Drum Kit Triplets 1

Triplets are a large part of my rhythm vocabulary. There are many ways to perform triplets around the drum kit. 8th and 16th note triplets are first demonstrated on the kick drum. I prefer to begin on my left foot although my drum kit is set up right handed. For me, this feels more even than beginning with my right foot. This may or may not work for you. It does not matter which foot you start on as long as you are doing opposite footing per note. I suggest practicing the single footing method because in the future this will make complex chants easier to perform. The second example is a triplet phrase played on the toms emphasized by the kick and pedaled hi hat. Although the figure itself is simple in theory, the second beat of the kit triplet can be either the rack or floor tom. Both kit triplets are demonstrated along with accents used to create multiple dynamic effects out of the same figure. This kit triplet can also move to the crash cymbals and snare drum.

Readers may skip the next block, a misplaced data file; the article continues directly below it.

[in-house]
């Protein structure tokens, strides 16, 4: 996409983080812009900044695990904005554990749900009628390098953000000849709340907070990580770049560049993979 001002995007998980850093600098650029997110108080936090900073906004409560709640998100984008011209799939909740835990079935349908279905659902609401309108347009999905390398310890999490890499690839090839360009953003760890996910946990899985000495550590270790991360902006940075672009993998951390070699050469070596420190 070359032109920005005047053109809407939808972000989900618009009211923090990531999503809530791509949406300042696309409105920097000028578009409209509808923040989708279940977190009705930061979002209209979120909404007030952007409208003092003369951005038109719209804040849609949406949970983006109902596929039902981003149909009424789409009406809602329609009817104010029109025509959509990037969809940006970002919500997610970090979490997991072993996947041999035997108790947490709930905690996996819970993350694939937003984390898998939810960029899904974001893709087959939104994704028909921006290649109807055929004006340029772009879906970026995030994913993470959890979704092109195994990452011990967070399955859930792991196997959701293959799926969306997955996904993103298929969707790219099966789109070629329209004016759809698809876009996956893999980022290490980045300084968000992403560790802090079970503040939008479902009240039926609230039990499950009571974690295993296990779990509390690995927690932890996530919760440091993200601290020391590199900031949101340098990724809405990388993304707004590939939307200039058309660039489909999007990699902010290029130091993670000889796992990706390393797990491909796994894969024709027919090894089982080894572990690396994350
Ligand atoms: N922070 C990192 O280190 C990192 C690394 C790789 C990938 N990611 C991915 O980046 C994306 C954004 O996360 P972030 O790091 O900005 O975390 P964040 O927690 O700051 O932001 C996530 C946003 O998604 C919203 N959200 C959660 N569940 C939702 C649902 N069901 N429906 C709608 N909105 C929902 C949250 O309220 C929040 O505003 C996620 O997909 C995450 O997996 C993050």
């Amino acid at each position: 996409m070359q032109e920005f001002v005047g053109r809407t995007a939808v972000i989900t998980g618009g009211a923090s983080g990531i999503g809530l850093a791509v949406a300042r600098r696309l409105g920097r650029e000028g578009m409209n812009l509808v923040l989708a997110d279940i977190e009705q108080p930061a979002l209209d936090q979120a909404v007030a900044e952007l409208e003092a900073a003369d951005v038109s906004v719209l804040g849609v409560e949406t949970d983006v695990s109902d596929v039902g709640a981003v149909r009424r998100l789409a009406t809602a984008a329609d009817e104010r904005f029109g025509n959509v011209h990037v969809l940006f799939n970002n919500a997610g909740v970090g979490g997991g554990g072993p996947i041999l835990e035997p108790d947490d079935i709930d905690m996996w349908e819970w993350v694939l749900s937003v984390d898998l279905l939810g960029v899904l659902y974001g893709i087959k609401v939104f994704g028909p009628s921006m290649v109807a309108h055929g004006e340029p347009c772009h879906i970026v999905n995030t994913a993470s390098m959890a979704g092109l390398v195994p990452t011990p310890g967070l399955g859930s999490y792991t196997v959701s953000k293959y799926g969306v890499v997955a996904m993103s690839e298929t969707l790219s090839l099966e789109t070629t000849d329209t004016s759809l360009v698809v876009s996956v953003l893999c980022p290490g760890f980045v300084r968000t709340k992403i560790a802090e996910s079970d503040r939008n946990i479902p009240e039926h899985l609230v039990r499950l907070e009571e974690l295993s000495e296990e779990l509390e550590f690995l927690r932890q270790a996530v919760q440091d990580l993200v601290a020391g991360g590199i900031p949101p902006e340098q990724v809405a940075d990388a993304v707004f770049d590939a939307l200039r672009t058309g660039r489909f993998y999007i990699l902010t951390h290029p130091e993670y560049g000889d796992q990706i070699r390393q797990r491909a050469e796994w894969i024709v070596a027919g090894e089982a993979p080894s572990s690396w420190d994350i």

Rock Chant 2

When counting “one and two and three and four” you can see where each note falls in place. This chant adds two 8th notes on the kick drum on every third beat. So the kick drums hits “three and”. There is also an open hi hat on the “and” of beat 4 every second measure.

Rock Chant 1

This lesson is tailored for the Beginner. If you can count to 4 then you are halfway there! The kick drum is on beats 1 and 3. The snare drum is on beats 2 and 4 and the hi hats are on every beat and a half meaning “one and two and three and four and”. So the hi hat lands on every word when counted out loud while playing this exercise. I strongly recommend beginning every lesson at a slow tempo. This is a good habit to develop early on because no matter what level of playing you are on, it’s easiest and most informative to study every beat and space between each note. This allows you to have more understanding of all music you learn which increases your control and flow.

Tony Williams Lick

Drummer Tony Williams is probably my biggest influence. He played differently than most drummers of his time and his signature sound and style are unparalleled to this day. This particular lick is something I’ve seen and heard him do during his long career and I always wanted to learn this. So one day, I actually sat down at the drums and figured it out. You can first mentally hear this phrase as a system of triplets spread over the rack, floor and kick supported by hi hats on the “ands”. Written out, you can see the relationships as you can any chart.